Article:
Many people associate agritourism with pick-your-own farms, pumpkin patches and choose-and-cut Christmas trees. For Bill Carson, co-owner of The Orchard at Altapass, it’s a chance to share part of the state’s agricultural history with others and preserve it for future generations.
That’s why each weekend from May through October you can find Carson on the back of a hayride sharing stories about the history of the N.C. mountains from pre-Colonial days to the present.
A storytelling hayride is just one of the activities available at the orchard located in the Blue Ridge Mountains. The orchard also offers live music, birdwatching, a butterfly conservatory, homemade food and desserts, and of course, apples.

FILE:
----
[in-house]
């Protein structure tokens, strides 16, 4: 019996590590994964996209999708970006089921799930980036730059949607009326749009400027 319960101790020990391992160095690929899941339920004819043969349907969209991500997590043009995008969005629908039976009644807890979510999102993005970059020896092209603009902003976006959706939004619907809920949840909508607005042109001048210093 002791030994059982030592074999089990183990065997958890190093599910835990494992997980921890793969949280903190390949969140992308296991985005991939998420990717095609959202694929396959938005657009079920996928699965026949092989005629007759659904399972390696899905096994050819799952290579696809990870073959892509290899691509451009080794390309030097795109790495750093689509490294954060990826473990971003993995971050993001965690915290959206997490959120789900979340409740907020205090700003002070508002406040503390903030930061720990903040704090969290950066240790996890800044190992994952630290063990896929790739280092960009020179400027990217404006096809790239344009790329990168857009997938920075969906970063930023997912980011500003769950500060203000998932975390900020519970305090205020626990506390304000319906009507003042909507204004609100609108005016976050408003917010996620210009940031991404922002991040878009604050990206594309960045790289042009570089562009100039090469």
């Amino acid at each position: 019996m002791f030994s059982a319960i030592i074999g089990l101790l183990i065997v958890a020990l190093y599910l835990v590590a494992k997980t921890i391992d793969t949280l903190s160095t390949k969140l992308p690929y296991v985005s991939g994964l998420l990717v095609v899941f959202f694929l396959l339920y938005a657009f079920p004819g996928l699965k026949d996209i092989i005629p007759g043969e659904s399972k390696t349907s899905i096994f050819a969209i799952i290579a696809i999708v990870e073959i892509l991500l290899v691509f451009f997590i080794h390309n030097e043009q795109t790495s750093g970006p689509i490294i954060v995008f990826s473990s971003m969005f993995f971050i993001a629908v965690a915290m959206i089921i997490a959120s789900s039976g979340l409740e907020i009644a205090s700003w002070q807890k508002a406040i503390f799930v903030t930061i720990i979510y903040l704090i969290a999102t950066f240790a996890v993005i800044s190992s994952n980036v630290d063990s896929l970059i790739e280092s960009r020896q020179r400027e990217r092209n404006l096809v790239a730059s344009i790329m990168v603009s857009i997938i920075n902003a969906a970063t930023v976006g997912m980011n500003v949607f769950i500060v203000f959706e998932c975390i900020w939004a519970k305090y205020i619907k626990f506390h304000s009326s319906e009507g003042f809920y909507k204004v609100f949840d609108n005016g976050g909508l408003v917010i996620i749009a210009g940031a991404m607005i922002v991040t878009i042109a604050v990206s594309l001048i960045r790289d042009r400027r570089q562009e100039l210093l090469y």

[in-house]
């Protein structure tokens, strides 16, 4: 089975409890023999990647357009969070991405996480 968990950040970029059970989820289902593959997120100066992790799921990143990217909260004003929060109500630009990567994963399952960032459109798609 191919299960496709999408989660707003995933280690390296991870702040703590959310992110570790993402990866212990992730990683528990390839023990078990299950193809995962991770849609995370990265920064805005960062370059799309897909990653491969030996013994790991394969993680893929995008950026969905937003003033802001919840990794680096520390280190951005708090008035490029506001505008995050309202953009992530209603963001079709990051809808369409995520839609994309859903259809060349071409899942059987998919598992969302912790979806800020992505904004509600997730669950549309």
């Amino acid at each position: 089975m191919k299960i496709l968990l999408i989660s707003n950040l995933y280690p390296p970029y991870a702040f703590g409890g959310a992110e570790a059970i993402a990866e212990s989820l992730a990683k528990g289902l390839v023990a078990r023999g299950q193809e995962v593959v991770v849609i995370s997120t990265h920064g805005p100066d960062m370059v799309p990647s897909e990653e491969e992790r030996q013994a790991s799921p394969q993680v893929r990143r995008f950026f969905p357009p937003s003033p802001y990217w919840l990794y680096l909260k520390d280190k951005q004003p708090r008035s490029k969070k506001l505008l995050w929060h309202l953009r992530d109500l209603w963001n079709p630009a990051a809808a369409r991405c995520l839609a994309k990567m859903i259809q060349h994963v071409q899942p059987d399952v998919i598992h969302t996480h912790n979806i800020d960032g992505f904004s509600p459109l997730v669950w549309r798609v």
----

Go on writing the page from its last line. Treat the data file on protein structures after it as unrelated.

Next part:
Opening up the apple orchard to agritourism activities has helped preserve and protect the original orchard, which was started by the Clinchfield Railroad when it moved through the area in the early 20th century. At its peak, the original orchard produced 125,000 bushels of apples a year.
Construction of the Blue Ridge Parkway cut the property in half and production declined. In 1994, Carson’s sister Kit Trubey bought the land and the siblings started preserving the orchard to its former glory.
The Orchard at Altapass is a member of the Agritourism Networking Association. The group consist of about 250 agritourism farms across the state. Throughout the year, the association hosts workshops, networking events and conferences for farmers to share ideas and learn how to improve their operations.
To learn more about the Agitourism Networking Association or to find an agritourism farm near you, go to the agritourism page on the department’s website.